At the same time, however, nuclear weapon use becomes more likely this way, decreasing nuclear stability. A nuclear war with its devastating consequences, however, is the least favourable outcome for all.

Regarding states with decisive conventional power, they might consider the complete disarmament of nuclear weapons as the theoretical best long-term solution.

To achieve this goal, own denuclearization would be key. Nevertheless, as long as only one other state owes nuclear weapons, states are compelled to keep their nuclear weapons as well to protect themselves and assure their negotiation power and the balance of power in general as the immediate consequence. This, in turn, renders a potential denuclearisation long-term less likely.

Security paradoxes can occur in various scenarios. Regarding the ongoing conflict in Libya, the Egyptian government can be seen as facing a security paradox in its Libya policy.

Whereas the best long-term solution for Egypt would be a stable nation-state Libya for feasible border protection and an increase in trade, Egypt supports specific actors in the East of Libya, thereby actively acting against state-formation efforts. In the following, Egypt’s security paradox will be assessed in more detail.

The current situation in Libya

Since 2011, Libya is widely characterised as a failed state. The collapse of a central government, state institutions and law and order fostered the rise of various local actors.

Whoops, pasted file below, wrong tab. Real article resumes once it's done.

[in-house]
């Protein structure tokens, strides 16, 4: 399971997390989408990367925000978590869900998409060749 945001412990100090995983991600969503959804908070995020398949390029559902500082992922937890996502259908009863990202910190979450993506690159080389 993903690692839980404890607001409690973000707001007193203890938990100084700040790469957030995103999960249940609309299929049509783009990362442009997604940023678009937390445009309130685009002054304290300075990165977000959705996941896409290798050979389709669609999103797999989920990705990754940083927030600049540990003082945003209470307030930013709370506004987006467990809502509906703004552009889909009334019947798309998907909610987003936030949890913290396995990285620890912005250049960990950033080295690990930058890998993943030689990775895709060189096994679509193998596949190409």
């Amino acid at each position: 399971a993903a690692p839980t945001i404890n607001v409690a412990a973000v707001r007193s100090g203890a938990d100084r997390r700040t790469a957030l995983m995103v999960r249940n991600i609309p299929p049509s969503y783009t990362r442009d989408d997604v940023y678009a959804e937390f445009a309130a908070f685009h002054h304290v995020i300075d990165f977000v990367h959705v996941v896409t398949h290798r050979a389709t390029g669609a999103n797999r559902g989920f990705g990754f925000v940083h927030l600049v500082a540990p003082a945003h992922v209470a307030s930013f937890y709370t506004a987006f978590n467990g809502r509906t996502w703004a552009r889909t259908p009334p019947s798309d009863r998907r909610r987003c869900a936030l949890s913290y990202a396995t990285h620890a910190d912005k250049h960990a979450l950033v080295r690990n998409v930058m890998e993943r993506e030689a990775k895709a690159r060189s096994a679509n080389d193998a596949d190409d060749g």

Today, Libya experiences an extreme degree of decentralized and horizontalized power division among tribes, militias, ethnic groups, neighbourhoods, cities and villages.

Distinct subnational political orders based on local interests have emerged. The various eastern, western and southern conflict environments offer different incentives and lead to various armed groups, rendering Libya a highly contested state.

Rather than consolidating power, armed groups compete for local leadership. Moreover, easy access to weapons and an increase in criminality negatively affect a potential social cohesion. Political aspirations of militias and a shift from inclusive politics to incorporate the power of some while excluding other groups divide Libya further.

This fragmentation of armed groups fosters conflict escalation and prevents a monopoly of force and functioning central authority.

Since 2016, two main camps based on two main “governments” emerged. On one side, the UN-backed Government of National Accord (GNA) based in Tripoli. GNA has the support of revolutionary militias in western cities, Islamist militias of Tripoli neighbourhoods, Southern Tribes and the Muslim Brotherhood.

Also, the international community backs GNA as the official government. On the other hand, Khalifa Haftar, commander of the Libyan National Army claims his military administration in Eastern Libya as the legitimate government.